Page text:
VISIT THE CATACOMBS
Dug into the tuff, a soft volcanic rock used to make bricks and lime, the galleries have a total length of about thirteen kilometers, at various depths. The first level, which is the most ancient, winds along in a series of galleries; the wall are full of “loculi”, the most common kind of tomb. The bodies were laid within them, directly on the dirt, wrapped in a shroud, sprinkled with lime to restrain the normal process of decay, and closed in with pieces of marble, or tiles. Inscriptions were written in Greek or Latin on the tombs, or small objects placed near them to help identify graves with no inscription. Only on this level, where the martyrs were buried, do we find the small rooms known as “cubicula – bed chambers”, which were the tombs of wealthier families or of the martyrs themselves. Likewise, we find here the “arcosolia”, another type of tomb for the upper classes, often decorated with paintings of religious subjects. Most of the stories depicted are Biblical, from both the Old and New Testaments, an expression of faith in the salvation and final resurrection obtained for us by Jesus Christ. The stone inscriptions on the tombs are often marked with symbols whose meaning was known to the Christians, but not to the pagans. The best known of these is the fish, the Greek word for which, ICHTHYS, was read as an acronym for the corresponding Greek words that mean “Jesus Christ, Son of God, Savior.”
This room is named for the picture in the semi-circle on the back wall, in which a young woman, wearing a rich purple garment and a veil on her head, lifts up her arms in prayer. On either side of her are two scenes unlike any others among all of the paintings in the various catacombs, probably episodes of her life. In the middle, the Good Shepherd is painted in the Garden of Paradise, amid peacocks and doves. Before this scene, in the arch above the door, the prophet Jonah is shown emerging from the mouth of a sea-monster, a clear expression of faith in the Resurrection. The semi-circle on the left depicts the Sacrifice of Isaac, while on the right are shown the Three Children in the fiery furnace in Babylon; both of these episodes are expressions of faith in God’s salvation, understood by the first Christians as prophecies of the salvation brought by the coming of Christ. These pictures, which are in a remarkably good state of preservation, date back to the second half of the third century.
When this area was found, it was full of dirt that had come down through the light shaft in the ceiling; it is named for the two Greek inscriptions, painted in the right niche, which were the first things seen by its discoverers.
Richly decorated with paintings and stuccos in the Pompeian style, it is formed of three niches for sarcophagi and a long seat for funeral banquets, called “refrigeria” or “agapae”, which were held at the tombs in honor of the dead. The painting in the central arch at the back, on a red background, shows just such a banquet, but with a clear reference to the banquet of the Holy Eucharist, which also was sometimes celebrated by the Christians near venerated tombs. Seven persons are seated at the table, the first of which is breaking the bread as he stretches out his hands; at the sides of the table are seven baskets, a reference to the miraculous multiplication of the loaves and fishes, when Jesus also promised the bread of eternal life.Several episodes of the Old Testament are also shown: Noah on the ark; Moses making water run from the rock, a prophecy of the saving waters of baptism; the sacrifice of Isaac; and three stories of miraculous deliverance from the book of Daniel (Daniel among the lions, the three children in the furnace, Susanna accused of adultery by the elderly judges in Babylon, and saved by Daniel). Episodes of the New Testament are also depicted, such as the resurrection of Lazarus, and the healing of a paralytic; the former demonstrates Christ’s power over death, the latter His power over sin. The adoration of the Magi is also represented, a very common image in the Christian cemeteries of ancient Rome, symbolizing the universality of salvation, since the Three Kings were the first pagans to adore Christ.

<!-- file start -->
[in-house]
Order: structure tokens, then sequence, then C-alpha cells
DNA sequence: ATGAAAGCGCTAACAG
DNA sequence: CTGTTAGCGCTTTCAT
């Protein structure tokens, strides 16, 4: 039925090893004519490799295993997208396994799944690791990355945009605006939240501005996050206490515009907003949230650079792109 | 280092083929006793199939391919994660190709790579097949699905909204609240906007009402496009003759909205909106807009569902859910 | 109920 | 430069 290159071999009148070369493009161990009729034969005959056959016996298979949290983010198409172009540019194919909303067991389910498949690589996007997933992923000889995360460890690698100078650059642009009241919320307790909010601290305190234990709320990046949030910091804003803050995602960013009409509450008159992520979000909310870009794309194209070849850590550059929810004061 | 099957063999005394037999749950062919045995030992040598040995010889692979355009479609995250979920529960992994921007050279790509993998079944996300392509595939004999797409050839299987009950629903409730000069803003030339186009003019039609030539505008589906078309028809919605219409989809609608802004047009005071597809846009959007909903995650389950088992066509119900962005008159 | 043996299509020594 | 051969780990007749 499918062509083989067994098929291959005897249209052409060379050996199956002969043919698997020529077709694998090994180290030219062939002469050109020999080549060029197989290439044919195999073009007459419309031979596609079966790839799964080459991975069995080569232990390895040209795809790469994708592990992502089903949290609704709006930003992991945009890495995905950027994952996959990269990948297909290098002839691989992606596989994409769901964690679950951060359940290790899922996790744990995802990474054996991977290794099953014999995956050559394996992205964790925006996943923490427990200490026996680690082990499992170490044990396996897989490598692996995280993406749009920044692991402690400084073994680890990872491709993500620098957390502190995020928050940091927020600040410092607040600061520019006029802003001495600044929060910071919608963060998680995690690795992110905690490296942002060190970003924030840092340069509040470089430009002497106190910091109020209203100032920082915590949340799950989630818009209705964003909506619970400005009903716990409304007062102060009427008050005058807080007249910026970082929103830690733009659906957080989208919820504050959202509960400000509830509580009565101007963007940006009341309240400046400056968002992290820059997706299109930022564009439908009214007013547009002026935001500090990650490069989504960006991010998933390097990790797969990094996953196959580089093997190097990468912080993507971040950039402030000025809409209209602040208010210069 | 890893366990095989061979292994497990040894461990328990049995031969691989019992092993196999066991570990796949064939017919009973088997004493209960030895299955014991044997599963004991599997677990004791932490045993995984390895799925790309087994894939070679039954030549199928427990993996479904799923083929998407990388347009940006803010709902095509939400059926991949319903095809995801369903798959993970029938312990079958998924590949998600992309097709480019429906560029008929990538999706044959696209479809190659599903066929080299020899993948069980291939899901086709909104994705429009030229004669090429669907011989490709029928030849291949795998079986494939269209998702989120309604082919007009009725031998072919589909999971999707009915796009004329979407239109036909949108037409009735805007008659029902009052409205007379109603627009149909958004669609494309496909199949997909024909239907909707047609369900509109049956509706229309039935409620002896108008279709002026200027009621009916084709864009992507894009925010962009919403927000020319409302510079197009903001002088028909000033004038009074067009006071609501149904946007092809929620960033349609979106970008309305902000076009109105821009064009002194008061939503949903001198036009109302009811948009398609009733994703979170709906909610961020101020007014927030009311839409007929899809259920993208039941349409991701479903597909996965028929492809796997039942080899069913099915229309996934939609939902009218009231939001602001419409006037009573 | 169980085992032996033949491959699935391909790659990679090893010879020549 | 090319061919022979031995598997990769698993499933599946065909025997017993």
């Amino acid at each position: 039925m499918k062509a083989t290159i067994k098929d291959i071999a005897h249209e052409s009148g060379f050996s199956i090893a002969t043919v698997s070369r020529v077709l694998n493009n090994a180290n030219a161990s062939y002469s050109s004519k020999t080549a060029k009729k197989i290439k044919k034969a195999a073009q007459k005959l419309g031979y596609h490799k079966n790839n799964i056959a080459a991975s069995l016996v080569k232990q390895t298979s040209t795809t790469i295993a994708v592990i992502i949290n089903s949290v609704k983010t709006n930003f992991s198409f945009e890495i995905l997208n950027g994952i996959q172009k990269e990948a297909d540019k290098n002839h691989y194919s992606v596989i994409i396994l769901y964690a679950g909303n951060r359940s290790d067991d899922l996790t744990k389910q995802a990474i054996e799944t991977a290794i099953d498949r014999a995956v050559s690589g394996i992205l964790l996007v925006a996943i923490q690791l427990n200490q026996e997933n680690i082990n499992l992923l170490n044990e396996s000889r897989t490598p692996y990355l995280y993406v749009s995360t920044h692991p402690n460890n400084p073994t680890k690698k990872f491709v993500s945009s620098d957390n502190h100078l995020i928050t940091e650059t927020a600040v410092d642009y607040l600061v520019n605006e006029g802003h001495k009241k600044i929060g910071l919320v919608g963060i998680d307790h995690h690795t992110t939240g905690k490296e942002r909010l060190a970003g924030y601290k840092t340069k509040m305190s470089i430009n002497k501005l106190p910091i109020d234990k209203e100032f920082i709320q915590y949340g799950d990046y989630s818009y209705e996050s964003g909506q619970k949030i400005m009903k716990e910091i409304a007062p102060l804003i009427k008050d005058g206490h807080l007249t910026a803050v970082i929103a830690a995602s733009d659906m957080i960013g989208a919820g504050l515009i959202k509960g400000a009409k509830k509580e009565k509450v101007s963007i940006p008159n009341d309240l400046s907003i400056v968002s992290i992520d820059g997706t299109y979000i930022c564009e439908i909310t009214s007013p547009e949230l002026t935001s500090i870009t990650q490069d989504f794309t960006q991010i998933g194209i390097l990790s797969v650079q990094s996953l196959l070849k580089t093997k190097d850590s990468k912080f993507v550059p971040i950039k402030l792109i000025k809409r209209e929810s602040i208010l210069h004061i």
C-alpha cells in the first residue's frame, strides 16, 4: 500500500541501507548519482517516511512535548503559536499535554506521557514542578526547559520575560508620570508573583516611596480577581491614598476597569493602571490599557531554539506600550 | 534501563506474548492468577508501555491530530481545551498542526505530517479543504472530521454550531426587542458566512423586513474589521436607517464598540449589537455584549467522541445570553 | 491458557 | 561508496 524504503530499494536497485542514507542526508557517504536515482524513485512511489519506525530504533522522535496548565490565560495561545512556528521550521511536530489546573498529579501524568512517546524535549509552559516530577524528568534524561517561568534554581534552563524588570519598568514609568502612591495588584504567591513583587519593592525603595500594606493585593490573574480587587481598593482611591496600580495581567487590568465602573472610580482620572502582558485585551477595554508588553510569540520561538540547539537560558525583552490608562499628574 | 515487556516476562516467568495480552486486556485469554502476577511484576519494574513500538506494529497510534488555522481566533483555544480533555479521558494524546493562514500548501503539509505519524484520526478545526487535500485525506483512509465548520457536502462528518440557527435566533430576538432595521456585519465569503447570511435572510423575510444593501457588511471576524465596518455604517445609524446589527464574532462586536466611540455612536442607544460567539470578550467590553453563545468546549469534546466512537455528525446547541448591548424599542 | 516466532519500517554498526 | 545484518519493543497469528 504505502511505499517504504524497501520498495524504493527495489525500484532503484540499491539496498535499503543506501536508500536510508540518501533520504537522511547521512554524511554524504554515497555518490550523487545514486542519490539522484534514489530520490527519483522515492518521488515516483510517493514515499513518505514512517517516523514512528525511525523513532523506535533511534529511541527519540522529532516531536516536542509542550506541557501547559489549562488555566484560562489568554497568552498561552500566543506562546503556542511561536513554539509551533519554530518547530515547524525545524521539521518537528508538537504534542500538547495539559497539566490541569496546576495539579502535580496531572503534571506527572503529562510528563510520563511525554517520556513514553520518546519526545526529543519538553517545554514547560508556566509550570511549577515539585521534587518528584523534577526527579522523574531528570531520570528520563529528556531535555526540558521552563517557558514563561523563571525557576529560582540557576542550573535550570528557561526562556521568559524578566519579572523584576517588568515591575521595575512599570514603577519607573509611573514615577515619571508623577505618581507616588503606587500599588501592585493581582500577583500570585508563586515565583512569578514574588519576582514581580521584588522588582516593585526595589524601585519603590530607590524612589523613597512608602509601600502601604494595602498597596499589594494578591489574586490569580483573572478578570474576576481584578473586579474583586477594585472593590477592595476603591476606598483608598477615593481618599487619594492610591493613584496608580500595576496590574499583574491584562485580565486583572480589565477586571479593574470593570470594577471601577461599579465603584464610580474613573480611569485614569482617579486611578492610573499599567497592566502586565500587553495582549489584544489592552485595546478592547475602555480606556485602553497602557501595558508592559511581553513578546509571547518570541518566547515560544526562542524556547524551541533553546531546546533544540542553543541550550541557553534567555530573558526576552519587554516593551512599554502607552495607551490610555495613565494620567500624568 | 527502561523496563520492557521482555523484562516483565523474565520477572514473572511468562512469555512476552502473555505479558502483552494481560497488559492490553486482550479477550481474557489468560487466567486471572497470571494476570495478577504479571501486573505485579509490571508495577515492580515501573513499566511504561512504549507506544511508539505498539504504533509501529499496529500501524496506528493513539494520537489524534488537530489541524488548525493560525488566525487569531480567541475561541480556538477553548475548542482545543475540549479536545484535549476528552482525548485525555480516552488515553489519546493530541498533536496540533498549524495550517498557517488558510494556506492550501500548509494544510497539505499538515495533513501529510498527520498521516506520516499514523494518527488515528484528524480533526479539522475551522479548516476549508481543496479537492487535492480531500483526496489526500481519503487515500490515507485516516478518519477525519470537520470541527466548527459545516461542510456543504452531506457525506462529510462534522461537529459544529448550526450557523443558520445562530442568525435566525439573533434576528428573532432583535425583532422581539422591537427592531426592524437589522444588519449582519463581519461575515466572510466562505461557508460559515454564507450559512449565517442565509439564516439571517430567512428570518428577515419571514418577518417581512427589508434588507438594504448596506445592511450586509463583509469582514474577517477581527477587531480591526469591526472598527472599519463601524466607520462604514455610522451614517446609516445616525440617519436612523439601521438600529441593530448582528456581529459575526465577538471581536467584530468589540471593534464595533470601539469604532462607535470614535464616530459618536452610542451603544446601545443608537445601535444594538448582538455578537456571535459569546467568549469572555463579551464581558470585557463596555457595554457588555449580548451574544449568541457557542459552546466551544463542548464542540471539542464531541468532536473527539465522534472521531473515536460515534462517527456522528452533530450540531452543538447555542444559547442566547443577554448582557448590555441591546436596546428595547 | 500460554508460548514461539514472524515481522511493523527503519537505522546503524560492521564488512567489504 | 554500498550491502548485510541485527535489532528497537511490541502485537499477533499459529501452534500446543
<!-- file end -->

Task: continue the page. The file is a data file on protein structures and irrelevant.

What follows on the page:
The image of the Good Shepherd in stucco, (much of which has unfortunately fallen off,) is found on the upper part of a niche which was later expanded into a gallery, most likely because of the presence of a venerated tomb. He is standing among some trees which are stucco on the bottom, but fresco on the top, where we see leaves and red fruits painted in vivid color. On either side of the trees there were two more images, but the one on the left has completely fallen away. On the right is preserved an image of the Virgin Mary with the Child Jesus on her knee; a prophet stands next to her, holding a scroll in his left hand, and pointing to a star with his right. This seems to refer to the prophecy of Balaam, “A star shall rise out of Jacob, and a scepter shall spring up from Israel” (Numbers 24, 15-17). The presence of the prophet indicates that the Child is the Messiah awaited for many ages.